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Physician Assistant Undergraduate Degree Program Information

Only a few schools offer bachelor's programs for aspiring physician assistants. These programs help aspiring PAs meet licensure requirements and prepare for licensure exams.

Essential Information

While most PAs hold master's degrees earned during a post-baccalaureate program, a handful of bachelor's programs accredited by the Accreditation Review Commission on Education for the Physician Assistant are available that lead to professional licensure. Students in physician assistant bachelor's programs learn how to gather patient histories, perform physical examinations, administer diagnostic tests and perform medical procedures, like sutures, injections and immunizations. Graduates are prepared to sit for the Physician Assistant National Certification Examination (PANCE), which is necessary to become a certified physician assistant.


Physician Assistant Bachelor's Program

Applicants to physician assistant undergraduate programs need to have a high school diploma or GED. ACT or SAT scores are expected. Some schools require previous exposure to the healthcare industry.

The first two years of a PA bachelor's degree program are spent learning theory, and the last two years are comprised of clinical work. Lectures involve anatomy, biology and chemistry. Common courses Include:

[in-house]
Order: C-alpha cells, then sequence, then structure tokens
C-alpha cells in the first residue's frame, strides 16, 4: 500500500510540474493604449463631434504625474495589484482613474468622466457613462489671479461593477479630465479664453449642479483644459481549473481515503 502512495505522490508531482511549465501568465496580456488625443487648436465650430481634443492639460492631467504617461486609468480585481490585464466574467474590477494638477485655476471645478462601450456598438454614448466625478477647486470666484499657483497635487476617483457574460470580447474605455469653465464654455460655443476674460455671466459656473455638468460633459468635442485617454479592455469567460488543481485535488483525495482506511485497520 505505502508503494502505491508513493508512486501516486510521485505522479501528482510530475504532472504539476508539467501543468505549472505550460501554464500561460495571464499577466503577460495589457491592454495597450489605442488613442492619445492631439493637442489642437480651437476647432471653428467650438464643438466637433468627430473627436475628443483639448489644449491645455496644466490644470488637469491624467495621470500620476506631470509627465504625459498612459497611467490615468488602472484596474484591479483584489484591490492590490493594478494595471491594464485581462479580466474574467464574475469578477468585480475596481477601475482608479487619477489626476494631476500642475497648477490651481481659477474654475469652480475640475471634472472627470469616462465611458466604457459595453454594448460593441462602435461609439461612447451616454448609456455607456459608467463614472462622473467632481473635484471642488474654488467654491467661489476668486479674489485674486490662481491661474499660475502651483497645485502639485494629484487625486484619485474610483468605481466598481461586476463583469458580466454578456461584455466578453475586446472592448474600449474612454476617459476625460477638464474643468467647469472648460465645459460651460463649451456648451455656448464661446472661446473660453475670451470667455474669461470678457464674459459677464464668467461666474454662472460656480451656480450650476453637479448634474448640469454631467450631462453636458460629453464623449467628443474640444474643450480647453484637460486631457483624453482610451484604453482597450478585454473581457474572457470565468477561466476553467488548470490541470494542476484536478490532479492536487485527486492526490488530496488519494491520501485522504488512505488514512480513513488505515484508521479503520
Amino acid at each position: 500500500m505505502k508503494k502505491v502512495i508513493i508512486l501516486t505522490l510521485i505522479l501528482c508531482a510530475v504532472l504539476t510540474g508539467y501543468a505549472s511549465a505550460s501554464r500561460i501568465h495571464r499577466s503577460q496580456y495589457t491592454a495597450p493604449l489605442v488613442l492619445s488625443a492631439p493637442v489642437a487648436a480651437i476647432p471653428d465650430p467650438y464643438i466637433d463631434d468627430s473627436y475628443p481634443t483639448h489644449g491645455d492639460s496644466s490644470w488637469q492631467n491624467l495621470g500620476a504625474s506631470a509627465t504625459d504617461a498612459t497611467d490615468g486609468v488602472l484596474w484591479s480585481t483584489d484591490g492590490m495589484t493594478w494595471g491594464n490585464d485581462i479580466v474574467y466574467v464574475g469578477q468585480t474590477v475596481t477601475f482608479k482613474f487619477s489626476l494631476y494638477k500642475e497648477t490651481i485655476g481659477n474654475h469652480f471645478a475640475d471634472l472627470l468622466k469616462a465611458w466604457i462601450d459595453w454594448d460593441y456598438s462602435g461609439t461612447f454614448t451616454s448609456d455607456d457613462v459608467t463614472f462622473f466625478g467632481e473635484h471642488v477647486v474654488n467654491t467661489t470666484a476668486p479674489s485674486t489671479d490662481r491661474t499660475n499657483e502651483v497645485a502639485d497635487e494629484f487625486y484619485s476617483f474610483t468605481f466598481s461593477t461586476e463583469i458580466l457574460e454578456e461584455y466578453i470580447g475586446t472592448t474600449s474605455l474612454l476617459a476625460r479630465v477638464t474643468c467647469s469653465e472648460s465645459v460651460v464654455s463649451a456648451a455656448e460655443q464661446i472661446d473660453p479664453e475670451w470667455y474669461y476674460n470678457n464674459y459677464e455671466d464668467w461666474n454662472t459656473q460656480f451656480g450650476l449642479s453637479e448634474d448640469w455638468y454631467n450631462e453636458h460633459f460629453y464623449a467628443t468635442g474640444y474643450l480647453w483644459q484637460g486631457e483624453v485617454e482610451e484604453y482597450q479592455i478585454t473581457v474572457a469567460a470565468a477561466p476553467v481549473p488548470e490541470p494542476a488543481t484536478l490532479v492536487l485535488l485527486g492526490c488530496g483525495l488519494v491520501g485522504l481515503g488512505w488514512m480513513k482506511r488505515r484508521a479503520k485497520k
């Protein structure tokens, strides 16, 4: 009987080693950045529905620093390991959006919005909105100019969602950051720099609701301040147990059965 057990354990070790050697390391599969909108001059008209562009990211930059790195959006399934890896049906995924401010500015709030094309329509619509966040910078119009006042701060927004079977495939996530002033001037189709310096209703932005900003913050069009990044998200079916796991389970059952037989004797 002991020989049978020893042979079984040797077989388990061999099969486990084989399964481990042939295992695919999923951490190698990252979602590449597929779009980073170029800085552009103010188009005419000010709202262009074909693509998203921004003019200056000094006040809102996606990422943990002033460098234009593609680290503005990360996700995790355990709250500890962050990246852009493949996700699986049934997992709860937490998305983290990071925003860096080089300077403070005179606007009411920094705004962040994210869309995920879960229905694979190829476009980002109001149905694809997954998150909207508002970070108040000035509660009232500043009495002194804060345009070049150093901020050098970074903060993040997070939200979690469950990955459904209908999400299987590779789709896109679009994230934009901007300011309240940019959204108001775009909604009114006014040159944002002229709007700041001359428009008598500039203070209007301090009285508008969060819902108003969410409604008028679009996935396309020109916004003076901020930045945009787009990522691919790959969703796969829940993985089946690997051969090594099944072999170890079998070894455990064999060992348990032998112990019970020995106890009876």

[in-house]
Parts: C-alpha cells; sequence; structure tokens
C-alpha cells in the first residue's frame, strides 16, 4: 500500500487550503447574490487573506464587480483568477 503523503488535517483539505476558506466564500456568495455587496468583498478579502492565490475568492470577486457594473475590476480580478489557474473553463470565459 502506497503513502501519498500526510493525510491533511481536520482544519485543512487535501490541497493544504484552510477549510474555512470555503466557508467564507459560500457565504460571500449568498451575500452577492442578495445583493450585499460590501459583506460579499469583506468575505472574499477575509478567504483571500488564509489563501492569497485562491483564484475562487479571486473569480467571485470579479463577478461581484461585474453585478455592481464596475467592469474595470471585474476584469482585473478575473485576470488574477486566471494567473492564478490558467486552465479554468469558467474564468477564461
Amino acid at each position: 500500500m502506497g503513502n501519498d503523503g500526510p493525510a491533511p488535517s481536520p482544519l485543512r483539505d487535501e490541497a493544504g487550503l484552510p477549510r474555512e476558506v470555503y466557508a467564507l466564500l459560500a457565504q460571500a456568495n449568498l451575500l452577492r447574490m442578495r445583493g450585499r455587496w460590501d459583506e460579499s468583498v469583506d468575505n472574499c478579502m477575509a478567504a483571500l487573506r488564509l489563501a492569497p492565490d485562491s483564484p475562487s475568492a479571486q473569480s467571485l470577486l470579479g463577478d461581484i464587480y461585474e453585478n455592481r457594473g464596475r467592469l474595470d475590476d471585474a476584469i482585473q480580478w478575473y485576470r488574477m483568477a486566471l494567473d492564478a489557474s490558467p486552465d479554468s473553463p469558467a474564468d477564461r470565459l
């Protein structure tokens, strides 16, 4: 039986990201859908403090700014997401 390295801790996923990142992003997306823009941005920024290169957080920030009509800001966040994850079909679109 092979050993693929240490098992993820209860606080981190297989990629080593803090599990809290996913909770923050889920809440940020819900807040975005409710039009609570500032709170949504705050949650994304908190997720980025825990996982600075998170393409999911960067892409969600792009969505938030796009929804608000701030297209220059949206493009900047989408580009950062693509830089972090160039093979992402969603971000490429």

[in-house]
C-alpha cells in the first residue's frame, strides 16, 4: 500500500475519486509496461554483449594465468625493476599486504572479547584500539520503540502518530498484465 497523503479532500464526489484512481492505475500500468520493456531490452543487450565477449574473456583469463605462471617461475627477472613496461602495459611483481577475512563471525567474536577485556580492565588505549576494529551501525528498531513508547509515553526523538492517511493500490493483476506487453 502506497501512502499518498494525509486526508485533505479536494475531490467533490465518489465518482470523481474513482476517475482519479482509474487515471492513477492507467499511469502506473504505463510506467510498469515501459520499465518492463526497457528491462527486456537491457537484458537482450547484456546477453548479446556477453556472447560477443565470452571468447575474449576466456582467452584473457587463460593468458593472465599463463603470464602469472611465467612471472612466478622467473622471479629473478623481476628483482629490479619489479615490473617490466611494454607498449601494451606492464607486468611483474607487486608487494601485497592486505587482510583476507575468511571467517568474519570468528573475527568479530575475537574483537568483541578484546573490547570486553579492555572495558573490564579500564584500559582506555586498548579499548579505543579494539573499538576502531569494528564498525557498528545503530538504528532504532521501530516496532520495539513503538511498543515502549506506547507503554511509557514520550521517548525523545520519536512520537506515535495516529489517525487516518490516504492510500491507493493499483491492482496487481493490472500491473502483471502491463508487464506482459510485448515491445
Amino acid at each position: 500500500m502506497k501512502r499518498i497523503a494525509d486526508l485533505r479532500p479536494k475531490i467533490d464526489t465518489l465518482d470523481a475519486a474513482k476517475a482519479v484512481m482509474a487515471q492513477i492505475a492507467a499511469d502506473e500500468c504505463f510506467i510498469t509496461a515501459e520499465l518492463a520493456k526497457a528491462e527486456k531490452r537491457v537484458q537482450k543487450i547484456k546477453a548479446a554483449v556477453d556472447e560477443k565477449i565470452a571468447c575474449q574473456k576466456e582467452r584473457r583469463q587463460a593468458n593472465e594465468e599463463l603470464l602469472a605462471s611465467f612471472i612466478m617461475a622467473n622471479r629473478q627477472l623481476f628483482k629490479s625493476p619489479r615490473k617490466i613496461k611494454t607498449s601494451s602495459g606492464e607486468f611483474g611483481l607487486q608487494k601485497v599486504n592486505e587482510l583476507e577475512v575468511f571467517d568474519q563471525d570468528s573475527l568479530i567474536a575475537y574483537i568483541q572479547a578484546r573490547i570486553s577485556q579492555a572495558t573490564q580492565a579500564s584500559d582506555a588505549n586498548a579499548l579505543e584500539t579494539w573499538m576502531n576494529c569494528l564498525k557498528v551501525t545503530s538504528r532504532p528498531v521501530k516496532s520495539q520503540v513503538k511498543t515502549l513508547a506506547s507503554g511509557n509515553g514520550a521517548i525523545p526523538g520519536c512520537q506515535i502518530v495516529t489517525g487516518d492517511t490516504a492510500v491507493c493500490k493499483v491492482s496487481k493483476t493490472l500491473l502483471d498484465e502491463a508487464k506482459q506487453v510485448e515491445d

• Clinical pharmacology
  • Diagnoses and procedures
  • Health law and ethics
  • Human physiology and anatomy
  • Making clinical decisions
  • Medical terminology
  • Microbiology
  • Physician assistant internship

Employment Outlook and Salary Information

Jobs for physician assistants are expected to increase by 30% between 2014 and 2024, according to the U.S. Bureau of Labor Statistics (BLS). The BLS also reported in May 2015 that a physician assistant's mean annual wage was $99,270. This salary is dependent on specialty, setting and experience.

Continuing Education Information

Physician assistants are expected to keep their medical knowledge up to date, which requires additional classes every few years. Some physician assistants go on to earn master's degrees in the subject. Those who want to be specialized PAs, such as surgeon assistants and anesthesiologist assistants, can seek further training.

Only a few schools offer physician assistant bachelor's programs that qualify students for professional licensure - master's programs are much more common. These programs include both lecture-style courses and extensive clinical training. The job outlook for the physician assistant field is excellent, with 30% employment growth expected for the 2014-2024 decade.

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